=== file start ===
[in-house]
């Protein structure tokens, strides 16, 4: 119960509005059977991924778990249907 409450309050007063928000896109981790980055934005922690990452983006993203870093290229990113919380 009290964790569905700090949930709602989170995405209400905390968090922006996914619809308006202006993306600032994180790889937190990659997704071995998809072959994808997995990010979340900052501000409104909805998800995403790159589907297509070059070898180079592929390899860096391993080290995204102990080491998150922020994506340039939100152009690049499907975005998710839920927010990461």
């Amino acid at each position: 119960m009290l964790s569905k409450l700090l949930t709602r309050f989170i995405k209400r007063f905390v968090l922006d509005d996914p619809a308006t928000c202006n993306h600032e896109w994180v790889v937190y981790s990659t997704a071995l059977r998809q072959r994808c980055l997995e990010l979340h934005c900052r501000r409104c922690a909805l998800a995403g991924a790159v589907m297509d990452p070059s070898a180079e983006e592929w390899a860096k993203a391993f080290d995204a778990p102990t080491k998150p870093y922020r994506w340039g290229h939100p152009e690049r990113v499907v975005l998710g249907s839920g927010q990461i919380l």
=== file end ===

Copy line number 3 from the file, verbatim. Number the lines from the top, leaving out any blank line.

């Amino acid at each position: 119960m009290l964790s569905k409450l700090l949930t709602r309050f989170i995405k209400r007063f905390v968090l922006d509005d996914p619809a308006t928000c202006n993306h600032e896109w994180v790889v937190y981790s990659t997704a071995l059977r998809q072959r994808c980055l997995e990010l979340h934005c900052r501000r409104c922690a909805l998800a995403g991924a790159v589907m297509d990452p070059s070898a180079e983006e592929w390899a860096k993203a391993f080290d995204a778990p102990t080491k998150p870093y922020r994506w340039g290229h939100p152009e690049r990113v499907v975005l998710g249907s839920g927010q990461i919380l």